I’m guessing I was around 11 in this photo. That means my mom would have been 30, a year younger than I am now.
When I was young, I’d look at adults and think they had it all together. I imagined all their dreams had come true. I thought they didn’t care about drama. They were never jealous. The didn’t need to impress. They were just happy. They forgave and loved and everything was good…..
Big surprise. There is sometimes very little difference between 11 and 31. Twenty years of learning lessons and some things are the same.
I thought the day would come when all was settled. Maybe I was suppose to wake up one morning to find that I was suddenly a grown-up.
Just like a child, I am still hypersensitive and emotional. I need attention and validation too often. I still get bored with what I have and think I need more or something new.
Why is it that we hold on to these weaknesses and loose other attributes from childhood that would have been good to keep?
When I look at the above photo, I see a silly girl who is lost in the moment dancing with her sister. She is happy and carefree. Her laughter comes from within. She had a head full of dreams and a thousand ways to make them happen. Where does THAT go?
So, we grown-ups pretty much end up looking like this…………
We are full of stress because there are too many responsibilities. We are disappointed because our dreams didn’t come true. We compare and compete. We think we need more than is ever attainable. We are hypersensitive just like we were as children. We whine and fight. We sulk. (me on a bad day)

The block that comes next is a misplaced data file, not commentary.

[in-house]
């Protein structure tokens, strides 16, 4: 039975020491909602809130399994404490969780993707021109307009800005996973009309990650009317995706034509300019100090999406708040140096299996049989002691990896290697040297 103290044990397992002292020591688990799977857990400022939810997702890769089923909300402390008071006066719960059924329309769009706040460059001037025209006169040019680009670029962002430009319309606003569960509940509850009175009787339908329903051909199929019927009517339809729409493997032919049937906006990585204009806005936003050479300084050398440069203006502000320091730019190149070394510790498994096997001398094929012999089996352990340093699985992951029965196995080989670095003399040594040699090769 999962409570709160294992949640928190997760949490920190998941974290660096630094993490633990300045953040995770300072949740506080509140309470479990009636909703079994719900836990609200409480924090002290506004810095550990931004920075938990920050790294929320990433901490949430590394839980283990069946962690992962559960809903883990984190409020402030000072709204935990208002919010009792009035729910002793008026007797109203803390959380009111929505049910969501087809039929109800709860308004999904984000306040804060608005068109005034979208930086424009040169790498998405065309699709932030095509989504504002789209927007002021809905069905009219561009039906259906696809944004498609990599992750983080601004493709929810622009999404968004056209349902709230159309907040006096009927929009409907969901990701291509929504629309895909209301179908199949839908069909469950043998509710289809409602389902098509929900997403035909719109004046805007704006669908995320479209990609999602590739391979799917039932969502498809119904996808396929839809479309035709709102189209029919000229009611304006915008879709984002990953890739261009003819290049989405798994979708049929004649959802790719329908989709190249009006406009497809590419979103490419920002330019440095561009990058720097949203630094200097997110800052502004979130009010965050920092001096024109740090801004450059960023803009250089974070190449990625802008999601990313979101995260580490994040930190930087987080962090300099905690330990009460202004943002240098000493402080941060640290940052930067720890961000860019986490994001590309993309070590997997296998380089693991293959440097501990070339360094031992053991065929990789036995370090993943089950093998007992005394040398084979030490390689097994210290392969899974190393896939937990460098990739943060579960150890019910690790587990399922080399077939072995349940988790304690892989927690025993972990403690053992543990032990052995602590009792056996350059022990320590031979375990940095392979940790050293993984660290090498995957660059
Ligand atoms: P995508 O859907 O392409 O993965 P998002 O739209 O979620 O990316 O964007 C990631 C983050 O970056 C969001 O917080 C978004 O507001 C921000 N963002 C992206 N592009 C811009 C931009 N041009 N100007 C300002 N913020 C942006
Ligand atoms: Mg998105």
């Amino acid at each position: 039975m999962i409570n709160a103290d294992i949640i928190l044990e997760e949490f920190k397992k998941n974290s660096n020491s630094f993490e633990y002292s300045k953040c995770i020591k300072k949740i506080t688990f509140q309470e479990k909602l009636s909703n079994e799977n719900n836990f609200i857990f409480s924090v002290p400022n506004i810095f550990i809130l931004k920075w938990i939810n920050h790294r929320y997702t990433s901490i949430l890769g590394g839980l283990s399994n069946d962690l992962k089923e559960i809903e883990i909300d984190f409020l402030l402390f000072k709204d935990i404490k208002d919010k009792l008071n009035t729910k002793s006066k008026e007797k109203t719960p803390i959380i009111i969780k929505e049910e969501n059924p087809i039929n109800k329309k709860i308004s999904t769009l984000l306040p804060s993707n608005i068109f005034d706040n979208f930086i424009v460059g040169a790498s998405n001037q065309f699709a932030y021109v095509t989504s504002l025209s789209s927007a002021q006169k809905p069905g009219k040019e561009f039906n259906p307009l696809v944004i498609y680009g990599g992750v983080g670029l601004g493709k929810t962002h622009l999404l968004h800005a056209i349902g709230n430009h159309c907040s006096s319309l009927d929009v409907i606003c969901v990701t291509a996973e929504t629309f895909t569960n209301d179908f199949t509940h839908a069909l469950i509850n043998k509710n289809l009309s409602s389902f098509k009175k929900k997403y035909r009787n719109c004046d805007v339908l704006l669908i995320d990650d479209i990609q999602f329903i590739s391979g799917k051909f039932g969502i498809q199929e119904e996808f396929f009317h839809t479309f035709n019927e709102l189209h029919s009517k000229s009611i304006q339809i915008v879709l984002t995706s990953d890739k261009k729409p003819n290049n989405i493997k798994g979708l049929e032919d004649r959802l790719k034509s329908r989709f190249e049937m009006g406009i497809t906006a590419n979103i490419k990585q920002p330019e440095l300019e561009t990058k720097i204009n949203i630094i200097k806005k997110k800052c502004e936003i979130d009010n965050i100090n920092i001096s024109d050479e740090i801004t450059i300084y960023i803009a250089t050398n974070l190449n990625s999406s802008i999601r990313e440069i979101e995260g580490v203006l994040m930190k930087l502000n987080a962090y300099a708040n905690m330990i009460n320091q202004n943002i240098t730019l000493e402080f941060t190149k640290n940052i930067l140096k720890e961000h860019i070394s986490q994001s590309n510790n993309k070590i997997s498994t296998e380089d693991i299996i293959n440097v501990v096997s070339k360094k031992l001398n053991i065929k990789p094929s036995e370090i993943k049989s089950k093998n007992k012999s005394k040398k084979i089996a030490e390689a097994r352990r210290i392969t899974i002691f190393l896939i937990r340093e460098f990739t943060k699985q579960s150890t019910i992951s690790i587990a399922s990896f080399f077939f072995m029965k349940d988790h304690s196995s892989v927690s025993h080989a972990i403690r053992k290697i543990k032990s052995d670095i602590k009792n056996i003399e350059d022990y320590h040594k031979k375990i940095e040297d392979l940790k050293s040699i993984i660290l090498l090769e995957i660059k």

Where is our laughter and passion, our dreams for tomorrow and our love for one another? I think it’s hidden under a lot of junk!
Lets pull out our diamonds and polish them up a bit. God created us and gave us the keys to happiness and love. I’m committed to get to the place I dreamed of as a child.
Recently, I was in a local store shopping. A little girl and her father burst in the door and loudly chased each other to the back of the store, laughing the whole way. At first, the grumpy adult in me thought “What are they doing?” When I looked up, I saw the little girl had no hair from obvious chemotherapy treatments. I melted and thought how beautiful that picture was. It was a father embracing the moment with his daughter who he almost lost. He had her and that was all that mattered. If she wanted to run, he would run.
I don’t want to wait until something forces me to stop and breath and laugh. I’m letting go, at least for tonight. Then, tomorrow, when I forget, I’ll try again.